I have a piece in our May issue about how the political dynamics have shifted on the question of same-sex marriage, with momentum suddenly on the "pro" side.

Given the print magazine's lead time, I knew that piece would quickly be overtaken by events, and sure enough, today the Washington, DC city council has voted to recognize gay marriages from other states, while the Maine House has passed legislation to approve of such marriages. (Update: Gov. Baldacci has signed the Maine legislation.)

Steve Butterfield, a Maine House rep, writes in to TalkingPointsMemo about the view from the floor:

I'm a state rep from Bangor, Maine, and I'm in the chamber of the state House of Representatives right now as we "debate" LD 1020, Maine's marriage equality bill, which was passed by the senate last week.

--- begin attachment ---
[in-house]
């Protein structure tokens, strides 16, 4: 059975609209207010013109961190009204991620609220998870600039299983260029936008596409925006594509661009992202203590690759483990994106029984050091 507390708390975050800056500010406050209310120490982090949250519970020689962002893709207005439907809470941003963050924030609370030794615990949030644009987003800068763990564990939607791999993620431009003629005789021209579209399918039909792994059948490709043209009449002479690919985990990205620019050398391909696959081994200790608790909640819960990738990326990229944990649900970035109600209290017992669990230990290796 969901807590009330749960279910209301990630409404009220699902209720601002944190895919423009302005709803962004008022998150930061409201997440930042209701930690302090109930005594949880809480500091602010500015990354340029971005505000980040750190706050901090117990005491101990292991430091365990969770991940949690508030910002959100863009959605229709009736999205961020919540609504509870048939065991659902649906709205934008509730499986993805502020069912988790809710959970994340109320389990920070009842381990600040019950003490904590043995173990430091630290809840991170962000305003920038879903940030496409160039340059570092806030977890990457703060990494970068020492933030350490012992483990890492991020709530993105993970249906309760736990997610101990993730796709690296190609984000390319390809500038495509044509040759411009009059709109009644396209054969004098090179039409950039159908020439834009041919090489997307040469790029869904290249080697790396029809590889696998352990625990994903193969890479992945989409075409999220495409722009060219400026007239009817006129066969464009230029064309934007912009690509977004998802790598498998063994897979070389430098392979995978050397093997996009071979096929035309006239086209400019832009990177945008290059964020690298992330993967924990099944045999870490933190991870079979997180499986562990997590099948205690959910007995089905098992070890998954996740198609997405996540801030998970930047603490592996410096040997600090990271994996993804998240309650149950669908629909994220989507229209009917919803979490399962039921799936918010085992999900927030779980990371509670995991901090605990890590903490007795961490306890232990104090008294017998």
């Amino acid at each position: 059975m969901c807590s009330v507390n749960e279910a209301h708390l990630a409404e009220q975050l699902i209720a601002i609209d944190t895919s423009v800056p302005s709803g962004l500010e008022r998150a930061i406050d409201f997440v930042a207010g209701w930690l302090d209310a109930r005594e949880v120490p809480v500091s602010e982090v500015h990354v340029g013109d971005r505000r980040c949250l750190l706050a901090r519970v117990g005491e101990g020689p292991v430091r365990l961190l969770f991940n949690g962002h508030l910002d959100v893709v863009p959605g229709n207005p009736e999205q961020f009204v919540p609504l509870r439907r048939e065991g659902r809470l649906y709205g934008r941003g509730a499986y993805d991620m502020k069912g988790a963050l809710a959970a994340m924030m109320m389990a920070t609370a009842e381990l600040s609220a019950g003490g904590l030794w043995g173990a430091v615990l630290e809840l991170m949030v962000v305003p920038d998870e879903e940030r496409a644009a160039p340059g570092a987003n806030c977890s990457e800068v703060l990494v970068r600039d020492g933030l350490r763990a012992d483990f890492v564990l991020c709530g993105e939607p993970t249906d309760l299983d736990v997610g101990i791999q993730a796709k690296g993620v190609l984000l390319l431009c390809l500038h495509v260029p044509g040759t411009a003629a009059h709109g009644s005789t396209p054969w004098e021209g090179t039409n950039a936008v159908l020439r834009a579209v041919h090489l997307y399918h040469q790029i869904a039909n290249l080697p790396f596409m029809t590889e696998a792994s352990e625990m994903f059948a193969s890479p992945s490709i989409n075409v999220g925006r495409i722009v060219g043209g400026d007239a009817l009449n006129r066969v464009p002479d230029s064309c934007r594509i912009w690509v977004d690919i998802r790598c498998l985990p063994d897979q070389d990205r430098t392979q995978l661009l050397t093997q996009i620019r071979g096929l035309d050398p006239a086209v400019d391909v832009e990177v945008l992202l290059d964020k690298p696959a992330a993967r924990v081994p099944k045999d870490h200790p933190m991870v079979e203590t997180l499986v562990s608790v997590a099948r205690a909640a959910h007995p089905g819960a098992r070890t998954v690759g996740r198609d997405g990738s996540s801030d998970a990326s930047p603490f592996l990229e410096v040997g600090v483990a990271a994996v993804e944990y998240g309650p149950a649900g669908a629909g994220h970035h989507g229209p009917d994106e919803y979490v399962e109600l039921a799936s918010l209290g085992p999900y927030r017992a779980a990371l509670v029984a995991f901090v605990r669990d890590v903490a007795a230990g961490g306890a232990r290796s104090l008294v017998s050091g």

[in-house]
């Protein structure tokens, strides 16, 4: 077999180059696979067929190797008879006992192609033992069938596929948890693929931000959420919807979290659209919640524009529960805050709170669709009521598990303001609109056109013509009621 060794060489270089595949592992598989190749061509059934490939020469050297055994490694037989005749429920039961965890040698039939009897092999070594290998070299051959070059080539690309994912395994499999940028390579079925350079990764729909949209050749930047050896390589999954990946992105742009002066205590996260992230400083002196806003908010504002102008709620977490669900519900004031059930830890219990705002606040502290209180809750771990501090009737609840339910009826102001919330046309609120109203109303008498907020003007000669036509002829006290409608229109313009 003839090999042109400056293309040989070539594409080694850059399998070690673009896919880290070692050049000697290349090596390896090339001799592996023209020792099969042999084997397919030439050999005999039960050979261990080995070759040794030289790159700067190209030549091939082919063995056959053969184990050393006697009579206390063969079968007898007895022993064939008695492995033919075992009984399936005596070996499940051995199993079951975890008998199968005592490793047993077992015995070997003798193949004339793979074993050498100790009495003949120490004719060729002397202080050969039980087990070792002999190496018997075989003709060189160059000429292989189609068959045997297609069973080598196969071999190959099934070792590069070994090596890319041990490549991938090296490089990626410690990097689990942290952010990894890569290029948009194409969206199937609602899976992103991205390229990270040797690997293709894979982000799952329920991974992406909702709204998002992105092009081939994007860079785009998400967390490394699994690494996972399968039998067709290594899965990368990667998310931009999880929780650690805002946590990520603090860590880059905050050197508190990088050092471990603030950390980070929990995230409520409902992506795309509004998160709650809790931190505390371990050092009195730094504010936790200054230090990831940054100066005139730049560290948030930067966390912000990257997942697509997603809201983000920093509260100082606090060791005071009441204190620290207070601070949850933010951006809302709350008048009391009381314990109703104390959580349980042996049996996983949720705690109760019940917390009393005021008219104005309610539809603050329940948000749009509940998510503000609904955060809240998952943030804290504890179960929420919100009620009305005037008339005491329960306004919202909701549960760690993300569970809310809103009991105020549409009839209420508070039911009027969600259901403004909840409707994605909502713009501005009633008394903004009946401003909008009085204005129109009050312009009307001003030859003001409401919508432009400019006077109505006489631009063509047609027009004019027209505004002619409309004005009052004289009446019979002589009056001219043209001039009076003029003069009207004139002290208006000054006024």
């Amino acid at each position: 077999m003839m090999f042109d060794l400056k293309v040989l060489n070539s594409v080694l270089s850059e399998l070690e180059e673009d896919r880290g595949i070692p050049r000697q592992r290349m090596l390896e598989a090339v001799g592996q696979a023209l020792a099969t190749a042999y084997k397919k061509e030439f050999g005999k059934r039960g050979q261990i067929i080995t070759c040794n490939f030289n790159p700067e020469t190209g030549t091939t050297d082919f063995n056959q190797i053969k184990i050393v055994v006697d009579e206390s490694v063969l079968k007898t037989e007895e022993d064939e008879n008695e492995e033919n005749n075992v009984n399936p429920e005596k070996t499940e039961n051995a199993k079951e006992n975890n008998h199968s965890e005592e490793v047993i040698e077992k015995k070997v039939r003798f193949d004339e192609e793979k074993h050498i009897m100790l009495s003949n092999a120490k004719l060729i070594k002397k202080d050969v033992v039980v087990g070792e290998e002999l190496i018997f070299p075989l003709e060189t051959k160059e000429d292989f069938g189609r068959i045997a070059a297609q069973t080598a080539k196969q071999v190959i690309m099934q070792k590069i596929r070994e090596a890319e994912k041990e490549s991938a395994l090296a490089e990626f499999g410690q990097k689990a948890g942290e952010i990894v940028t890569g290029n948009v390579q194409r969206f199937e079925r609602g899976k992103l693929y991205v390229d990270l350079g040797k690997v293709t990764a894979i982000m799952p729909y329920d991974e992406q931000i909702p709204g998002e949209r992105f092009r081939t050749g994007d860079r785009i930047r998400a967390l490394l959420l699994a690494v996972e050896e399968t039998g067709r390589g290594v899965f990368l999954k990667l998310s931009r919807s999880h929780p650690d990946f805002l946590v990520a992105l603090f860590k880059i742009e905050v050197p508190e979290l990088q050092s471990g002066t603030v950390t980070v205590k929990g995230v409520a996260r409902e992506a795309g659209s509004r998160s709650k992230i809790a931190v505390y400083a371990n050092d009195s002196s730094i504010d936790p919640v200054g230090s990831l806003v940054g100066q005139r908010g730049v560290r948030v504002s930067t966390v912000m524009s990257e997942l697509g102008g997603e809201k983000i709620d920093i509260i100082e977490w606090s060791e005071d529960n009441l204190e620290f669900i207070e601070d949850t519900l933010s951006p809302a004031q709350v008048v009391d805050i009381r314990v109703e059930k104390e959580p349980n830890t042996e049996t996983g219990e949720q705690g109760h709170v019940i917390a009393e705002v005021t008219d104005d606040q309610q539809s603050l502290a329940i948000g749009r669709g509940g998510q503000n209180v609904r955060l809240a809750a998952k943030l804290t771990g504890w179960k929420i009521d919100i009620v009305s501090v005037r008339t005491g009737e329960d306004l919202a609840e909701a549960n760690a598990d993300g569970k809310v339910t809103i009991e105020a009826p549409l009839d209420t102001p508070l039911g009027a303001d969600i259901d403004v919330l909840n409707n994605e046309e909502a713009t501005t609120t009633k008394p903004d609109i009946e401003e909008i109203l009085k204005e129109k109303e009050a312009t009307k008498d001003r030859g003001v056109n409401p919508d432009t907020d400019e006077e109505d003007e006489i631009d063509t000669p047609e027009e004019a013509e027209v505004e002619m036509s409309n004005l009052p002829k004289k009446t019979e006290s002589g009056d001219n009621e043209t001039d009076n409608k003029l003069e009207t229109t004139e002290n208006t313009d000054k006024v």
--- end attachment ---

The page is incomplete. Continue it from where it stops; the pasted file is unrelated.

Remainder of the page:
I'm struck by how overwhelmingly the balance of representatives today have spoken in favor - on both sides. A Republican representative known for being a staunch conservative gave an exceptional and moving floor speech early on this morning in which he said he realized "this is not about me" and announced his support.

Yes, there's the feeling of being a part of history, and yes, there's the camaraderie of righteousness that comes from being on the right side of a pivotal issue - but the mood here very much feels like this movement is more inevitable than it was even a month ago.